CHAP. Ix.] DESCRIPTION OF PLATE. 175
the cold when sleep is in these tropical climes so peculiarly grateful, simply for the chance of shooting the worthless animal ; it is far simpler to have a gun in his path, and let him pull the trigger himself, to his own destruction. Again, as to lions, they do real mischief; and, after all, they are not noble animals whose character entitles them to the privilege of a code of honour, but skulking, troublesome creatures, who give infinite annoyance, and will seldom wait to be shot at. In England one thinks differently, but a traveller who has large herds of cattle with him is only too glad to exterminate lions out of the land, and a spring-gun is the best way of doing this. This is my creed, though I personally am guiltless of its use upon the king of beasts. The way of setting a gun is very simple ; everybody has a sort of general conception how an animal when he chests a string shall in some way pull the trigger and be shot ; but without a more definite notion considerable difficulty would in practice be found in making the necessary adjustments. The accompanying plate will explain how to do it. A piece of stick is lashed across the narrow part of the stock of the gun in such a way as to have a slight play backwards and forwards ; a string from the lower part of the stick is fastened to the trigger, one from the upper leads through the ramrod tubes (the ramrod being taken out), anox passes across the pathway ; it is evident that when an animal pushes the string the gun will go off. A few points have to be observed ; one is, that the string should not be too tight, else as soon as it is touched the trigger will be pulled, and the bullet make only a skin wound in front of the animal's chest. The other, a very important point, is that the height to which the gun is lashed should be such as to send the bullet through the beast's heart, or thereabouts. The rule is, that for a hyena the barrel should be as high as a man's knee from the ground, but for a lion a span (or eight inches) higher. Neither the string nor the stick that is lashed to the stock, and which acts as a lever, should be too strong, lest, if the animal carries all before him in a rush, they should not break, but the gun be torn from its supports and smashed.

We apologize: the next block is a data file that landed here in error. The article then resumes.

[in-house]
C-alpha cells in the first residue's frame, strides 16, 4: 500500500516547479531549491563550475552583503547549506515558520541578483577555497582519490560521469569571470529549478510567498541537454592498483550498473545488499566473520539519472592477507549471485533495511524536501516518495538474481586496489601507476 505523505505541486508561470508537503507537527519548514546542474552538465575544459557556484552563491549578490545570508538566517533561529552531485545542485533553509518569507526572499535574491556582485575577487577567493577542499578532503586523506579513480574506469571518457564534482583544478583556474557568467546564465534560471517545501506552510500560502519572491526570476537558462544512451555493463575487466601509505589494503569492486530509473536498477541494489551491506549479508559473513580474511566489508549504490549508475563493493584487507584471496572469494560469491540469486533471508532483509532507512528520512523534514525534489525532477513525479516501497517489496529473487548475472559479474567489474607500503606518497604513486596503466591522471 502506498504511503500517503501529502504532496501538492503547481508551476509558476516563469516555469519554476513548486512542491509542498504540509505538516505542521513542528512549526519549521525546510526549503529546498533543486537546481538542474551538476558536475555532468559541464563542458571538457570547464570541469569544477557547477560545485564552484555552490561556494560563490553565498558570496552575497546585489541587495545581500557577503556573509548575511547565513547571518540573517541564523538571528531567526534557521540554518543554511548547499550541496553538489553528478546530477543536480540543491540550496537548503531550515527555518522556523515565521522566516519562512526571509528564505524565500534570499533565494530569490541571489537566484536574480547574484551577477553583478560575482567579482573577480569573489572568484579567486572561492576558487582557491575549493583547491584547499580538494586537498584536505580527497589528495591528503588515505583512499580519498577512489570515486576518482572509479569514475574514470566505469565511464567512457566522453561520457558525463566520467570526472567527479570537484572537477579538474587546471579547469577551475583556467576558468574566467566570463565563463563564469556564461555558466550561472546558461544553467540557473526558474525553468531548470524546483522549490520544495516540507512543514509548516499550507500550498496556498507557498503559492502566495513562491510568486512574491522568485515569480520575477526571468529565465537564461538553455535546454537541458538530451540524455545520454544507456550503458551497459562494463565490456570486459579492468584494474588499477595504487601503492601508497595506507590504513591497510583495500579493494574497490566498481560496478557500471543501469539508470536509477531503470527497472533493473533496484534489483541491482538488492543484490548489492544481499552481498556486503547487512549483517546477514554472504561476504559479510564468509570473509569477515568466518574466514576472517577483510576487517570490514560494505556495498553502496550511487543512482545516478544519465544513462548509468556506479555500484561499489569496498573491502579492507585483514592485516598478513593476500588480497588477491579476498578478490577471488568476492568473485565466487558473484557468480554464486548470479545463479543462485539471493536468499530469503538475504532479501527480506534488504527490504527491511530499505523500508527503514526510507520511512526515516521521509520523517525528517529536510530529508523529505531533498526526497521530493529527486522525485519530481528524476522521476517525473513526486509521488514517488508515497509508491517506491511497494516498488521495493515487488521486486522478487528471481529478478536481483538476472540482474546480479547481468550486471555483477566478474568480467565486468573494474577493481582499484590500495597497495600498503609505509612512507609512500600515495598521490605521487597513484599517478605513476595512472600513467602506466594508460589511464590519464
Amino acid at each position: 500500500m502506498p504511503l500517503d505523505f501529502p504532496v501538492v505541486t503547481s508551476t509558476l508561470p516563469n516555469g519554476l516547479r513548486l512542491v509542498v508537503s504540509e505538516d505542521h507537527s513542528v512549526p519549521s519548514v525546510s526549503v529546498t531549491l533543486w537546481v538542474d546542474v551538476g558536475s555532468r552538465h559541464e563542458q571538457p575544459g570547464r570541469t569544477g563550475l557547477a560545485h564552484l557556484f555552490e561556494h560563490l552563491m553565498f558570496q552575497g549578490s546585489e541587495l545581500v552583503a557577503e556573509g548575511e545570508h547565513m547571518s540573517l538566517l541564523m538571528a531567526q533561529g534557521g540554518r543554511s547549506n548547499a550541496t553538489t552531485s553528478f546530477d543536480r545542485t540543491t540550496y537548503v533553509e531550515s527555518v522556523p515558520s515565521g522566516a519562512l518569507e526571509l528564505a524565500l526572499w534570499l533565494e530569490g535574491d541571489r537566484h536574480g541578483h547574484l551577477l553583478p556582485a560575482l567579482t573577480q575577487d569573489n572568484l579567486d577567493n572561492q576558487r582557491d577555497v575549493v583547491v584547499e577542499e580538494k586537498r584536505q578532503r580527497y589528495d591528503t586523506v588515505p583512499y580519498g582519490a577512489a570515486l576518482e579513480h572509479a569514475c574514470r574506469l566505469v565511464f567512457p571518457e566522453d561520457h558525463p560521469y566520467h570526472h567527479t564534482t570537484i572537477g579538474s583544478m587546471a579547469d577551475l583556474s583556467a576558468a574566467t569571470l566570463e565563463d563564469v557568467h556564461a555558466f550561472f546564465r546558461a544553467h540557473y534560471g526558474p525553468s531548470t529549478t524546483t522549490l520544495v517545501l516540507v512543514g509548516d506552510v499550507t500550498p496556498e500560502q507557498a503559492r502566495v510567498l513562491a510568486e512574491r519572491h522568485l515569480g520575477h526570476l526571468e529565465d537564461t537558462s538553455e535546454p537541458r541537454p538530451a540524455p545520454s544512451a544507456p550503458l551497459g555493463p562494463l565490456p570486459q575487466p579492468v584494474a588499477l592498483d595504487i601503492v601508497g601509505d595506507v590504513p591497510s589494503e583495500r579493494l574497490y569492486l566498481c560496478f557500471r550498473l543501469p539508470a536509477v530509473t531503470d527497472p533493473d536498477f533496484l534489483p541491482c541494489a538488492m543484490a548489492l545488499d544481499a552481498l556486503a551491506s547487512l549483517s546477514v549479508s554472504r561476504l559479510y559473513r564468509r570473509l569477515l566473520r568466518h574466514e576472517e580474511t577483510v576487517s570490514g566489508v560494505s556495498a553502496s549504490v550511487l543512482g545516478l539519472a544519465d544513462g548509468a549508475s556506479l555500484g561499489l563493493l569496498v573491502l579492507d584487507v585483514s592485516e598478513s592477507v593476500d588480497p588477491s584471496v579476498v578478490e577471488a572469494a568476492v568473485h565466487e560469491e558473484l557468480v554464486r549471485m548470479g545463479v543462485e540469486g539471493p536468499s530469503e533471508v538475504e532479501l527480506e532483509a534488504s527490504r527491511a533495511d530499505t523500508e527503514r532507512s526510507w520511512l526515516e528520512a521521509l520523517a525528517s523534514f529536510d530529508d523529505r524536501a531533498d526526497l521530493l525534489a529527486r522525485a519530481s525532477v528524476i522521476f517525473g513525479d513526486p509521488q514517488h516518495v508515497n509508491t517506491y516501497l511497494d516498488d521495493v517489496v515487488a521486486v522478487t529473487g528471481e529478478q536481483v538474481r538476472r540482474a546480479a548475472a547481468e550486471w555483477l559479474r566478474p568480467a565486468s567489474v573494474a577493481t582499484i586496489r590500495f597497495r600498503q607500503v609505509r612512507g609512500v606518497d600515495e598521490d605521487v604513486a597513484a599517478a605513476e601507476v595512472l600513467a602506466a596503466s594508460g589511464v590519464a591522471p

When a lion's death is determined upon by means of a spring gun, advantage is taken of the first animal that lie kills ; this is probably found half eaten, and the lion is sure to return to his prey the ensuing night. Bushes are then put round the carcase, a doorway is made to one side of a couple. of posts, against these two posts, the gun is lashed, and the trigger-string passes across the doorway to the opposite side (see plate).